Temporary Suspended Platforms and the Law - LME and LMI Registration Explained

Discussion in 'Scaffolding, Formwork & Support Work' started by Neil Enslin, Jun 19, 2021.

  1. Neil Enslin

    Neil Enslin Moderator

    Temporary Suspended Platforms and the Law

    LME and LMI Registration explained

    Compliance to two sets of regulations and the COID Act are applicable to Temporary Suspended Platforms (TSP) namely “Driven Machinery Regulations 2015” and “Construction Regulations 2014”

    Compensation for Occupational Injuries and Diseases Act (COID)

    Ensure that the TSP service provider company is registered in terms of the COID Act and that a current (up to date) copy of its “letter of good standing” is kept on file.


    Driven Machinery Regulations 2015 - Regulation 18 entitled “Lifting Machines, hand-powered lifting devices and lifting tackle” covers the traction hoists and related equipment. It specifies the requirement for testing, inspection and maintenance of these hoists and ancillary lifting equipment in sub-regulations 5 and 6.

    What is of critical importance is that the thorough examination and performance test of the equipment is carried out by a registered lifting machinery inspector (LMI) in the employ of a company registered with the Department of Employment and Labour as a Lifting Machinery Entity (LME). LME registration can be verified with the Department of Employment and Labour.

    LME requirements:

    All entities engaged in the inspection and testing of lifting machinery have to be registered with the Department of Employment and Labour (DEL).

    Q. What forms etc are required and what is the contact detail and postal address of DEL regarding any registration of persons and Companies as an LME

    A. The contact details for companies wanting to register with the DEL are listed below;

    Ask them for their latest forms, as they seem to change from time to time. Keep copies of your submitted forms and use registered mail so you can prove your application and date of application.

    Department of Employment and Labour

    Private Bag X117, Tshwane, 0001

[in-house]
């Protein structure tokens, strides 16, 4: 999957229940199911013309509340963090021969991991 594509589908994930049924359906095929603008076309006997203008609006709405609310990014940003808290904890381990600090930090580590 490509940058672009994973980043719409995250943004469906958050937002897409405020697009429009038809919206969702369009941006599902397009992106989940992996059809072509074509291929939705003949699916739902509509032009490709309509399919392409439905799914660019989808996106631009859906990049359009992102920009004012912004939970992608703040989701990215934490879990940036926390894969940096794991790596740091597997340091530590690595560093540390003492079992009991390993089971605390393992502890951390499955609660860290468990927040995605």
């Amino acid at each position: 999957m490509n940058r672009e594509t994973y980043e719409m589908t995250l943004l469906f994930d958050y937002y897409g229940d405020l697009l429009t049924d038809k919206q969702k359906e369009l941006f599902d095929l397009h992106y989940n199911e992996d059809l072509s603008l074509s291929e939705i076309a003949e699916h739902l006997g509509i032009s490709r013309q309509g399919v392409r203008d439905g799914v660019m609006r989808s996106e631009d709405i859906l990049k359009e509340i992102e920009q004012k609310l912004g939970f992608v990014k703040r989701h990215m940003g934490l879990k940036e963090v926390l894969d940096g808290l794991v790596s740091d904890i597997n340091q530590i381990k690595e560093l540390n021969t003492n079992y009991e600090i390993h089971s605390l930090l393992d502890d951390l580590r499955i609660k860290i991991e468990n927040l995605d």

Fax 012 309 4151 Or

    Laboria House

    215 Schoeman Street

    Pretoria E-Mail: mohlakola.monyaki(at)labour.gov.za

    Lifting Machinery Inspector (LMI)

    The LMI is registered with the Engineering Council of South Africa (ECSA) and the persons’ specialisation is shown on the letter of registration with ECSA. It should be for

    “Suspended Access Equipment” (SAE) and the registration with Department of Employment and Labour will indicate the scope of approval as “Suspended Access Platforms”.

    Note that if the scope of approval is for forklifts or cranes or such like then that company is not entitled to employ an LMI doing suspended access equipment inspections.

    The Employer or contractor making use of these platforms is responsible to ensure that only accredited persons in the employ of registered companies undertake the work.

    Thus, the contractor should insist on seeing and keeping on record a copy of the LMI’s letter of registration from ECSA (not just the printed certificate) and a copy of the Department of Employment and Labour’s certificate issued to the company that employs the LMI.

    Engineering Council of South Africa (ECSA)

    1st Floor, Waterview Corner Building

    2 Ernest Oppenheimer Avenue

    Bruma Lake Office Park, Bruma



    Email address: engineer(at)ecsa.co.za

    Contact Number: (0861) 225 555

    Construction Regulations 2014

    Regulation 17 entitled “Suspended platforms” covers inter alia, supervision and the necessary appointments, professional engineering / designer requirements, preparation and submission of operational documentation, quality and strength of materials being used, reaction forces and load implications for the structure on which these are to be used, PPE matters, safe working loads (rated loads, total mass loads) and markings, inspections, performance tests and even training requirements for the users of these platforms.